C&C is an international provider of surveying and mapping services to the land and offshore oil and gas industry (mostly deepwater), telecommunications industry and government organizations. Oceaneering is also a global provider of engineered services and products primarily serving the deepwater oil and gas industry.
The announcement comes amid the collapse in crude oil prices, which have lost about 60 percent of their value since mid-2014, leading to a wave of expected mergers. The West Texas Intermediate price for March delivery rose 26 cents Monday, Feb. 2, the day the C&C deal was announced, to $48.50 a barrel.
C&C, which last year ranked No. 18 on ABiz’s list of the Top 50 Private Companies in the region, reporting $123 million in 2013 revenues, offers ocean-bottom mapping services in deepwater. Founded by brothers Thomas and Jim Chance in 1992 (who got their start with their father’s surveying company, John E. Chance & Associates), the local company uses autonomous underwater vehicles and provides marine construction surveys for both surface and subsea assets, as well as satellite-based positioning services for drilling rigs and seismic and construction vessels. C&C also offers land and near-shore survey services along the U.S. Gulf Coast and in Mexico and performs shallow water conventional geophysical surveys in the Gulf.
According to a Feb. 2 press release from Oceaneering (NYSE:OII), the transaction is anticipated to be completed in early April 2015. Over the following year, Oceaneering expects the acquired business to generate $20 million to $30 million of earnings before interest, taxes, depreciation and amortization (or EBITDA), before integration costs, and be accretive to earnings. Oceaneering plans to include C&C’s financial results in its Subsea Projects segment.
M. Kevin McEvoy, president and chief executive officer of Oceaneering, called the transaction “a unique opportunity to strategically expand our service line capabilities and underwater service offerings.” He said C&C’s services are used in all major phases of an offshore field life cycle, particularly in exploration and development, and are highly complementary with Oceaneering’s products and services. Among the benefits of the transaction, according to McEvoy, are increased use of Oceaneering’s remotely operated vehicles and vessels to support survey services; enhanced ability to secure subsea asset integrity work on pipelines, including x-ray and ultrasonic inspections that could pull through additional demand for tooling and pipeline repair systems; and increased demand for video and data solutions services.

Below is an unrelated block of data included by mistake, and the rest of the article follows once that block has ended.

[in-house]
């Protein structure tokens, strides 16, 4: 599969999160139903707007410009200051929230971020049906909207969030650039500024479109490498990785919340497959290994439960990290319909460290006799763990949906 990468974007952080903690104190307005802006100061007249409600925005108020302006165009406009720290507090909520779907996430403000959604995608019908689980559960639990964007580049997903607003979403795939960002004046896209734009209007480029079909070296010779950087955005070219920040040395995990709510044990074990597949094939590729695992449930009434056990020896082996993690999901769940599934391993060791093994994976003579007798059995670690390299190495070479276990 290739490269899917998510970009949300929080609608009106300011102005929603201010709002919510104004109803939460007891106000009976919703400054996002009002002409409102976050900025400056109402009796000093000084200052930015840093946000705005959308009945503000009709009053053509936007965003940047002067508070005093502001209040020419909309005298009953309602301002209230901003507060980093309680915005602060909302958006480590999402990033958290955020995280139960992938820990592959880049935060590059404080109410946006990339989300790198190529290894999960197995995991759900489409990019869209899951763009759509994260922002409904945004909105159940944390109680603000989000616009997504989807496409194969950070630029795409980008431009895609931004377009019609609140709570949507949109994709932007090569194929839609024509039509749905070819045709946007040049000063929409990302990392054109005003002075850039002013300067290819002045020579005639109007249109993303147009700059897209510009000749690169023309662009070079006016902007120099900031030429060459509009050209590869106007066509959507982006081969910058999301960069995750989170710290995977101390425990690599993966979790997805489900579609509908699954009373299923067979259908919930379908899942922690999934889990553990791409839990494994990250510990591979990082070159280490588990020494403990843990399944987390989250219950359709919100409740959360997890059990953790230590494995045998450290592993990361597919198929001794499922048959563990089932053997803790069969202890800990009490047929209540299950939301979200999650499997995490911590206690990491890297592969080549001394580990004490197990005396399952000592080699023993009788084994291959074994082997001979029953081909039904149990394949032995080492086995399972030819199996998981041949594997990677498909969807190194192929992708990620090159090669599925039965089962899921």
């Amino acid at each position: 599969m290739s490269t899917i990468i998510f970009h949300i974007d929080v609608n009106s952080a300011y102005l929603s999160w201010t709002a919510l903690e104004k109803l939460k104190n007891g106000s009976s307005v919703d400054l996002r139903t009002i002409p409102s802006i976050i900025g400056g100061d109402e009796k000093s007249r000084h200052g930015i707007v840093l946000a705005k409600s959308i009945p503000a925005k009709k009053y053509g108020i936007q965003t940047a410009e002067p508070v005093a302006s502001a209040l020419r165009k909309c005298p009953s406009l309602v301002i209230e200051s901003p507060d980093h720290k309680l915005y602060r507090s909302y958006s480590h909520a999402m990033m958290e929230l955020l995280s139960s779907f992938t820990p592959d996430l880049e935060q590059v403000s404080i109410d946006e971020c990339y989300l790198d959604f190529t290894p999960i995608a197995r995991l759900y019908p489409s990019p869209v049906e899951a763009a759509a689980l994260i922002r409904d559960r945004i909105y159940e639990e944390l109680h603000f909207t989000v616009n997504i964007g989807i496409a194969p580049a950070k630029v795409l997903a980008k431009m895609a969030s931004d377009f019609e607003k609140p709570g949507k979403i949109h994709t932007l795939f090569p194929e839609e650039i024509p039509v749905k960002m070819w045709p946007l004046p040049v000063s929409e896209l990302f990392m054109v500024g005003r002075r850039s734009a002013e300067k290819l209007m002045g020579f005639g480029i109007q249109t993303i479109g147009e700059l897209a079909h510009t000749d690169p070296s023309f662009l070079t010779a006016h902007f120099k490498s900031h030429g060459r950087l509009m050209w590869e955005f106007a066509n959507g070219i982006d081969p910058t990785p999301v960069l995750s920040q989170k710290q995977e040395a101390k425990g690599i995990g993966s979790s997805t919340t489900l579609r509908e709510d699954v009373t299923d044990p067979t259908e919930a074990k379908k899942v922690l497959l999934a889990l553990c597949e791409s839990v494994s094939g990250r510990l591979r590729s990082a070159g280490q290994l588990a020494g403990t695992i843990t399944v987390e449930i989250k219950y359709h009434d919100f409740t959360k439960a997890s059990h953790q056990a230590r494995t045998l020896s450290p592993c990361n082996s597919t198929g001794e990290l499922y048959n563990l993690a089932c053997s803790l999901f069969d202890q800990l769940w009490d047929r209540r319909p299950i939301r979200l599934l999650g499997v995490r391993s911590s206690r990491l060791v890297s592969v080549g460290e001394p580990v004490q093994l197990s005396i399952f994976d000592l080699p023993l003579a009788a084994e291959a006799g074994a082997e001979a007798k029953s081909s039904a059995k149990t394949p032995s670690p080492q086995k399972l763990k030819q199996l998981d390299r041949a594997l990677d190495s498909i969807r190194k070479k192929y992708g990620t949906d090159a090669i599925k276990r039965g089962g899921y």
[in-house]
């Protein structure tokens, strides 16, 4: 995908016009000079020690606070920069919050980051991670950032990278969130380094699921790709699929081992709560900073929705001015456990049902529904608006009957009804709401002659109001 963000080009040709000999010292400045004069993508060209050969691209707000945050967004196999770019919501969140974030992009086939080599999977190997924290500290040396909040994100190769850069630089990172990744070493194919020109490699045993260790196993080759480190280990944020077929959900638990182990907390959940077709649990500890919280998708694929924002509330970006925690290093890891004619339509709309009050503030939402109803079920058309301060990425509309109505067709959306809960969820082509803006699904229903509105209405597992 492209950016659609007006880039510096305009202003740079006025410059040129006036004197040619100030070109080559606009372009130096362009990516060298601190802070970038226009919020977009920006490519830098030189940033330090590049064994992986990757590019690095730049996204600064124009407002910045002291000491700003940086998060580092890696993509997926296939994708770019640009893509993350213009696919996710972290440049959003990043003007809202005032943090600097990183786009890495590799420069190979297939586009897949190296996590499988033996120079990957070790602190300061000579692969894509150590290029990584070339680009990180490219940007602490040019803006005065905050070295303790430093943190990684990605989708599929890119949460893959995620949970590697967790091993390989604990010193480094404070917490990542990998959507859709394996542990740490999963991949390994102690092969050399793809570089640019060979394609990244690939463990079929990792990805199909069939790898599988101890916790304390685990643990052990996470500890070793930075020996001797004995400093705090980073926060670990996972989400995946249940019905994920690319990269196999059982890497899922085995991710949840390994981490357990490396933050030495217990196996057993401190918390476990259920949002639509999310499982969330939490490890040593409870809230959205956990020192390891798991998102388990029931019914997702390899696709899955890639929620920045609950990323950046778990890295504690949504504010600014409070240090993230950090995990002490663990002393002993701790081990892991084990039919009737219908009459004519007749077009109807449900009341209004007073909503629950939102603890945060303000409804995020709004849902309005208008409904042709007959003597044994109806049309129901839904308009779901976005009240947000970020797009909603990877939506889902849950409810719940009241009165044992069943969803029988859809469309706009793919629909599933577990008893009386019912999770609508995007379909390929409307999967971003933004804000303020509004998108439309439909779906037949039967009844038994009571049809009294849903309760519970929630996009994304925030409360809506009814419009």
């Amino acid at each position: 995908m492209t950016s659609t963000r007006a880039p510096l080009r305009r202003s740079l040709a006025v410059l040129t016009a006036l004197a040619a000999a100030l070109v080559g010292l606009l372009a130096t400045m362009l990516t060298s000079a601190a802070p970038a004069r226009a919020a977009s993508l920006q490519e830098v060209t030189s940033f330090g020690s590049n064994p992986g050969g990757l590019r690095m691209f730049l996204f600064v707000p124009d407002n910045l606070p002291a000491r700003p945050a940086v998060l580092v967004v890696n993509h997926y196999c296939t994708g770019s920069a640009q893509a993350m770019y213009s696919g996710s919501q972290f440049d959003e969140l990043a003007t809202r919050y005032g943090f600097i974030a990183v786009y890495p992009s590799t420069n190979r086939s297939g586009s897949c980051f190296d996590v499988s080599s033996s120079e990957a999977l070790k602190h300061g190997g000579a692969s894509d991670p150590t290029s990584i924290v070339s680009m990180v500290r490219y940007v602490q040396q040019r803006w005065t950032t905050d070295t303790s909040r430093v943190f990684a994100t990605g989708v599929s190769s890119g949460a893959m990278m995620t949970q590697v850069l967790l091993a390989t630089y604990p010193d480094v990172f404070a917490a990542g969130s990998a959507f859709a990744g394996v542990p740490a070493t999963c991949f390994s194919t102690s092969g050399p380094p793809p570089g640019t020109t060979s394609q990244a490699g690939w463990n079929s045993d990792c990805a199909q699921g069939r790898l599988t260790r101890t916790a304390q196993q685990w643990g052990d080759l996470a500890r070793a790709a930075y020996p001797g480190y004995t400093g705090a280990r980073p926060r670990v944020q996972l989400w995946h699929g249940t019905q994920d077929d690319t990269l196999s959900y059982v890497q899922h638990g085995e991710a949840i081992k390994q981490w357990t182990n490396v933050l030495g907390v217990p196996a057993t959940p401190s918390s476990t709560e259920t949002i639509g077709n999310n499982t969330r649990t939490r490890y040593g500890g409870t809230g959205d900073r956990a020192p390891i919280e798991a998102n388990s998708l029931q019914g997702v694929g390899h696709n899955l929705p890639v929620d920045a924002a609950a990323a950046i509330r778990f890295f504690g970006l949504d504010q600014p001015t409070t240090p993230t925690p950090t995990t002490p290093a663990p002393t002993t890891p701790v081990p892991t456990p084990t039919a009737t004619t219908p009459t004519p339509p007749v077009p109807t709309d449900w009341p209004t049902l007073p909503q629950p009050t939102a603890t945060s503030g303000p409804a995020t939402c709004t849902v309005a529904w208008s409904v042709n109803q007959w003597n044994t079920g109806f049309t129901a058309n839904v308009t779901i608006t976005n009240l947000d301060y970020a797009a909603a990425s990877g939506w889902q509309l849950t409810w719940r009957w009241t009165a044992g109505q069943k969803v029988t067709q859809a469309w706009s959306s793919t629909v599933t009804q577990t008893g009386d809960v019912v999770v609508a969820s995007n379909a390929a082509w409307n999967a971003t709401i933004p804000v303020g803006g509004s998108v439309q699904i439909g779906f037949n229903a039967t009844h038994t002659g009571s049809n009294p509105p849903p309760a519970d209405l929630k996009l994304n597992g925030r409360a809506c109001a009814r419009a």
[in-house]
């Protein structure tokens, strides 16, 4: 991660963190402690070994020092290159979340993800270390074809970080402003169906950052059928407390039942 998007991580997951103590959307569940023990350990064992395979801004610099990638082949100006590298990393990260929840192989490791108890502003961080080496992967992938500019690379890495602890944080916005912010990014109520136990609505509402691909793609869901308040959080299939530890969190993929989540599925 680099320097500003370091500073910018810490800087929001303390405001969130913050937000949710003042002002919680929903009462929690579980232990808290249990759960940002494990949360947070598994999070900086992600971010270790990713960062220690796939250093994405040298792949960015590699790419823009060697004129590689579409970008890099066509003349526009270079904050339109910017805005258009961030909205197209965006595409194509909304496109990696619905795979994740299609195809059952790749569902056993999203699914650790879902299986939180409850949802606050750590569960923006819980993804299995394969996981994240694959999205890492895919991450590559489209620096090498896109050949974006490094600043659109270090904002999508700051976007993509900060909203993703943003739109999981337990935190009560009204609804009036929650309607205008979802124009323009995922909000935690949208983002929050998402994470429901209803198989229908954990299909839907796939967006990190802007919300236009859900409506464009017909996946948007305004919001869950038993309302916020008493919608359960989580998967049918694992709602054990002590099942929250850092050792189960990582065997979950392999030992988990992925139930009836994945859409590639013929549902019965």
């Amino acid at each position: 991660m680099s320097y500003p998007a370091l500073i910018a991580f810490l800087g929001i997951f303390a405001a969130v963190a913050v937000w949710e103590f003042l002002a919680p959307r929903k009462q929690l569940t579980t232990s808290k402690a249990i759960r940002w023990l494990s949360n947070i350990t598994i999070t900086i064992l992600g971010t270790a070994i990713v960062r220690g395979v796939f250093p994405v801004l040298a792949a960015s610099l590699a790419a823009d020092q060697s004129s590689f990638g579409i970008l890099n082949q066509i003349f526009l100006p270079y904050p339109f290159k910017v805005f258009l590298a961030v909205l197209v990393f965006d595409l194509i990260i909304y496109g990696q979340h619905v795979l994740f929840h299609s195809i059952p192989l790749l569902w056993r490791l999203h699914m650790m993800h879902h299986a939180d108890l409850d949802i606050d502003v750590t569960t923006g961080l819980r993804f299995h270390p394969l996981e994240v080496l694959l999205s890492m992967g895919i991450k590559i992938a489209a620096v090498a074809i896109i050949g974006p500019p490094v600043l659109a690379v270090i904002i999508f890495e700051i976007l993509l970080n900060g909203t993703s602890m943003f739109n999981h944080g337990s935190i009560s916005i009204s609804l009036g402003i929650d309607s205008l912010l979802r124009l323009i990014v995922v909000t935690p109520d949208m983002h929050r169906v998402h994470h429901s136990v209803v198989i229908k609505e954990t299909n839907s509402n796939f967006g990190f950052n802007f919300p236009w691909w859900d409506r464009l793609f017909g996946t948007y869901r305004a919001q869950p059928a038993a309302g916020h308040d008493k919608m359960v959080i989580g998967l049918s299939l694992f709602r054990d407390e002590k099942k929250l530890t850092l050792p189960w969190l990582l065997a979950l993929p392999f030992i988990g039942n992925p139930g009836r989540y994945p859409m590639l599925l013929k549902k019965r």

“We are looking forward to the contributions that the more than 550 C&C personnel will make to our operations and growth," McEvoy says. "In addition, we expect to achieve cost savings and revenue synergies as we integrate C&C’s operations and bring its services to new markets by leveraging our extensive international footprint.”
Thomas Chance, co-founder and president of C&C, has agreed to remain with the company for at least a year to facilitate a smooth transition. “The two companies are very complementary and synergistic,” Chance says in a separate press release. “This will translate into stronger service lines for more clients worldwide. C&C and Oceaneering will certainly be a technical and operational powerhouse on a global basis.”
C&C Technologies says it will retain its name and continue to be based in Lafayette. Its corporate headquarters at 730 E. Kaliste Saloom Road, C&C has offices worldwide in Houston, Seattle, Singapore, Brazil, Mexico, South Africa, Thailand, Angola, the United Kingdom and India, according to its website.
Oceaneering says it expects to issue 2014 year-end earnings Feb. 11, at which time it will update its overall 2015 outlook.